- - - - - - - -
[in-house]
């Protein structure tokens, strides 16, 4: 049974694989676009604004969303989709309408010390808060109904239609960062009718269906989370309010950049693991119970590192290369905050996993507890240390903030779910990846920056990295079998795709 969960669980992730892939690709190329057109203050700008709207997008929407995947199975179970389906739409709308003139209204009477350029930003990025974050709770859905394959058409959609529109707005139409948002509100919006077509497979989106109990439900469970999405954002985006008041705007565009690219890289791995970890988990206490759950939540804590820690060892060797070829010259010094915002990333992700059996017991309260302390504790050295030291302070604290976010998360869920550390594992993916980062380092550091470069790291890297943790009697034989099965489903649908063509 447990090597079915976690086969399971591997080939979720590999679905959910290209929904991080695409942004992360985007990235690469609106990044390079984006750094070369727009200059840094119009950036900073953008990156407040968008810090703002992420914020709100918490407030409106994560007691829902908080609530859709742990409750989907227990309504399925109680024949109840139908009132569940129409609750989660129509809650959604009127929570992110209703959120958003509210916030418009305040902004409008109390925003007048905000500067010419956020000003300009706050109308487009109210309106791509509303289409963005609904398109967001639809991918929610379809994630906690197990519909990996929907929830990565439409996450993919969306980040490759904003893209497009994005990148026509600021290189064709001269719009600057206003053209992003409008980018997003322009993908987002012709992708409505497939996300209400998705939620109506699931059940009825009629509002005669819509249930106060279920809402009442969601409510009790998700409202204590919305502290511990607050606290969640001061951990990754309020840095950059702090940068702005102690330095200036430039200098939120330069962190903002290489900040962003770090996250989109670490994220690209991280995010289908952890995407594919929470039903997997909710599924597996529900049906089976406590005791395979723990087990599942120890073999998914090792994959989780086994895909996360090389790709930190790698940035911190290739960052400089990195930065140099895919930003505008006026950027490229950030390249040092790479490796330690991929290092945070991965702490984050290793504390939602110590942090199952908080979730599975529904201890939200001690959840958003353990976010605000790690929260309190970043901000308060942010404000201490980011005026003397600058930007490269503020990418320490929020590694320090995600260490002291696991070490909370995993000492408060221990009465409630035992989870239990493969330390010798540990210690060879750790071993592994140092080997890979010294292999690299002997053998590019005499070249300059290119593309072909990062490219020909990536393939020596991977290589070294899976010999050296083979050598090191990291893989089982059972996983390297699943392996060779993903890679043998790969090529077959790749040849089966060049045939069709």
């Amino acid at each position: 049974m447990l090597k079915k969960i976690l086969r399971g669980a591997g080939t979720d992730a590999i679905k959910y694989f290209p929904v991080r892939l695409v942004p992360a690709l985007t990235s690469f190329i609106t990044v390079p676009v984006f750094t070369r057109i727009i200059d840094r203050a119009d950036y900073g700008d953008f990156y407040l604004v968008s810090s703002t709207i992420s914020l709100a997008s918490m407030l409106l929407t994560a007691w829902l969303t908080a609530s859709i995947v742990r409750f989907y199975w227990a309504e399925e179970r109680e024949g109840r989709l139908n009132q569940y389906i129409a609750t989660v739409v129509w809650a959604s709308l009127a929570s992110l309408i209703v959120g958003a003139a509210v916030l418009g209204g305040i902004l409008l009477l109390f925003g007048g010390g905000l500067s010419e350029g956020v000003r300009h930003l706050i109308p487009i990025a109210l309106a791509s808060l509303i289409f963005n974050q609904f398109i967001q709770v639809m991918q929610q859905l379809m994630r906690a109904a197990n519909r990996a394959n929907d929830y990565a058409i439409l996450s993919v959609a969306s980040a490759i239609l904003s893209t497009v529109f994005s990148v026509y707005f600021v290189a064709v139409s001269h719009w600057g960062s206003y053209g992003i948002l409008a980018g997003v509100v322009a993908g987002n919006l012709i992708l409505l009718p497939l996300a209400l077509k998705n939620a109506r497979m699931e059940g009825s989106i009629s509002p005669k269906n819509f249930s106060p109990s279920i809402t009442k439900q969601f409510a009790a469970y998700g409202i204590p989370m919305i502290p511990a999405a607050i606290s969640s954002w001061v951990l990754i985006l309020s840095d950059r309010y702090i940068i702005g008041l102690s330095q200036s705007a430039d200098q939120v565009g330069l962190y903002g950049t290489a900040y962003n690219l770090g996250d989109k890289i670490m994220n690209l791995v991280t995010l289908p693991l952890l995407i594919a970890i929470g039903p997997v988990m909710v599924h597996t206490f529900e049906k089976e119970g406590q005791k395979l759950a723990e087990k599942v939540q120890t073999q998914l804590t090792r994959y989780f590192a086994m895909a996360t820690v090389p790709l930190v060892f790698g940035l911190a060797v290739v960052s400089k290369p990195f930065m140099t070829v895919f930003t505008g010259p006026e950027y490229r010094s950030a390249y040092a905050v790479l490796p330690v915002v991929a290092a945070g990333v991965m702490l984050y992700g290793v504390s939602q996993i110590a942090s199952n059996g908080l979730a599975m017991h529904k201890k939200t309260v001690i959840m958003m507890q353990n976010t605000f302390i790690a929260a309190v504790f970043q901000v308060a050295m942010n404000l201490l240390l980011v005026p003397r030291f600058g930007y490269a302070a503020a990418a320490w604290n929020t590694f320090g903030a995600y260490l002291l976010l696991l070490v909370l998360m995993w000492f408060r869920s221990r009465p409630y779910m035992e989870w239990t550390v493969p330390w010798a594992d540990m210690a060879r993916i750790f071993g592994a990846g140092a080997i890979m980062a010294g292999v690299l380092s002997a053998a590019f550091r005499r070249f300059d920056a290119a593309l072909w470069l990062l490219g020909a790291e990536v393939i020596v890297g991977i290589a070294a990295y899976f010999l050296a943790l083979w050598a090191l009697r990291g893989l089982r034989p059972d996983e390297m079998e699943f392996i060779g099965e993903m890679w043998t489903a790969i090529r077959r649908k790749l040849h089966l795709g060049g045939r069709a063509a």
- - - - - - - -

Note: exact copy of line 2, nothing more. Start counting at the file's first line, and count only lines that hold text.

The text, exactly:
């Protein structure tokens, strides 16, 4: 049974694989676009604004969303989709309408010390808060109904239609960062009718269906989370309010950049693991119970590192290369905050996993507890240390903030779910990846920056990295079998795709 969960669980992730892939690709190329057109203050700008709207997008929407995947199975179970389906739409709308003139209204009477350029930003990025974050709770859905394959058409959609529109707005139409948002509100919006077509497979989106109990439900469970999405954002985006008041705007565009690219890289791995970890988990206490759950939540804590820690060892060797070829010259010094915002990333992700059996017991309260302390504790050295030291302070604290976010998360869920550390594992993916980062380092550091470069790291890297943790009697034989099965489903649908063509 447990090597079915976690086969399971591997080939979720590999679905959910290209929904991080695409942004992360985007990235690469609106990044390079984006750094070369727009200059840094119009950036900073953008990156407040968008810090703002992420914020709100918490407030409106994560007691829902908080609530859709742990409750989907227990309504399925109680024949109840139908009132569940129409609750989660129509809650959604009127929570992110209703959120958003509210916030418009305040902004409008109390925003007048905000500067010419956020000003300009706050109308487009109210309106791509509303289409963005609904398109967001639809991918929610379809994630906690197990519909990996929907929830990565439409996450993919969306980040490759904003893209497009994005990148026509600021290189064709001269719009600057206003053209992003409008980018997003322009993908987002012709992708409505497939996300209400998705939620109506699931059940009825009629509002005669819509249930106060279920809402009442969601409510009790998700409202204590919305502290511990607050606290969640001061951990990754309020840095950059702090940068702005102690330095200036430039200098939120330069962190903002290489900040962003770090996250989109670490994220690209991280995010289908952890995407594919929470039903997997909710599924597996529900049906089976406590005791395979723990087990599942120890073999998914090792994959989780086994895909996360090389790709930190790698940035911190290739960052400089990195930065140099895919930003505008006026950027490229950030390249040092790479490796330690991929290092945070991965702490984050290793504390939602110590942090199952908080979730599975529904201890939200001690959840958003353990976010605000790690929260309190970043901000308060942010404000201490980011005026003397600058930007490269503020990418320490929020590694320090995600260490002291696991070490909370995993000492408060221990009465409630035992989870239990493969330390010798540990210690060879750790071993592994140092080997890979010294292999690299002997053998590019005499070249300059290119593309072909990062490219020909990536393939020596991977290589070294899976010999050296083979050598090191990291893989089982059972996983390297699943392996060779993903890679043998790969090529077959790749040849089966060049045939069709």